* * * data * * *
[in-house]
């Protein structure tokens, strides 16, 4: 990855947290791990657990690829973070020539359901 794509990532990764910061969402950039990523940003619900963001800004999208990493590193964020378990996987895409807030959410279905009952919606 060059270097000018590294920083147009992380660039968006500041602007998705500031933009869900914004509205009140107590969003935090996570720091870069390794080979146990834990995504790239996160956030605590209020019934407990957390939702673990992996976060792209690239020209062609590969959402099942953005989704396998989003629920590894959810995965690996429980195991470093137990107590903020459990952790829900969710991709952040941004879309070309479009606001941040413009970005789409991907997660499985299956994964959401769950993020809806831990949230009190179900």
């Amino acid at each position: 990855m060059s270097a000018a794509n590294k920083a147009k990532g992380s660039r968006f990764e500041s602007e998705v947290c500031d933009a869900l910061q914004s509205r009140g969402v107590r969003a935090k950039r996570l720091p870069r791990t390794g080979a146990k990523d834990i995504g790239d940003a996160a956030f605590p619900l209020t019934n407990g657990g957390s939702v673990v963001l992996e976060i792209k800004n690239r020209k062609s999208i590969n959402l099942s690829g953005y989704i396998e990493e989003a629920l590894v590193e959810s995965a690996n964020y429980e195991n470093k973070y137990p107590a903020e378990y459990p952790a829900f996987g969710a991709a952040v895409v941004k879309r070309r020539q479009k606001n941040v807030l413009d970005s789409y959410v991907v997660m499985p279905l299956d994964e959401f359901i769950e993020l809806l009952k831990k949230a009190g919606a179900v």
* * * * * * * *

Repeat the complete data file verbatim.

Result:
[in-house]
């Protein structure tokens, strides 16, 4: 990855947290791990657990690829973070020539359901 794509990532990764910061969402950039990523940003619900963001800004999208990493590193964020378990996987895409807030959410279905009952919606 060059270097000018590294920083147009992380660039968006500041602007998705500031933009869900914004509205009140107590969003935090996570720091870069390794080979146990834990995504790239996160956030605590209020019934407990957390939702673990992996976060792209690239020209062609590969959402099942953005989704396998989003629920590894959810995965690996429980195991470093137990107590903020459990952790829900969710991709952040941004879309070309479009606001941040413009970005789409991907997660499985299956994964959401769950993020809806831990949230009190179900």
């Amino acid at each position: 990855m060059s270097a000018a794509n590294k920083a147009k990532g992380s660039r968006f990764e500041s602007e998705v947290c500031d933009a869900l910061q914004s509205r009140g969402v107590r969003a935090k950039r996570l720091p870069r791990t390794g080979a146990k990523d834990i995504g790239d940003a996160a956030f605590p619900l209020t019934n407990g657990g957390s939702v673990v963001l992996e976060i792209k800004n690239r020209k062609s999208i590969n959402l099942s690829g953005y989704i396998e990493e989003a629920l590894v590193e959810s995965a690996n964020y429980e195991n470093k973070y137990p107590a903020e378990y459990p952790a829900f996987g969710a991709a952040v895409v941004k879309r070309r020539q479009k606001n941040v807030l413009d970005s789409y959410v991907v997660m499985p279905l299956d994964e959401f359901i769950e993020l809806l009952k831990k949230a009190g919606a179900v």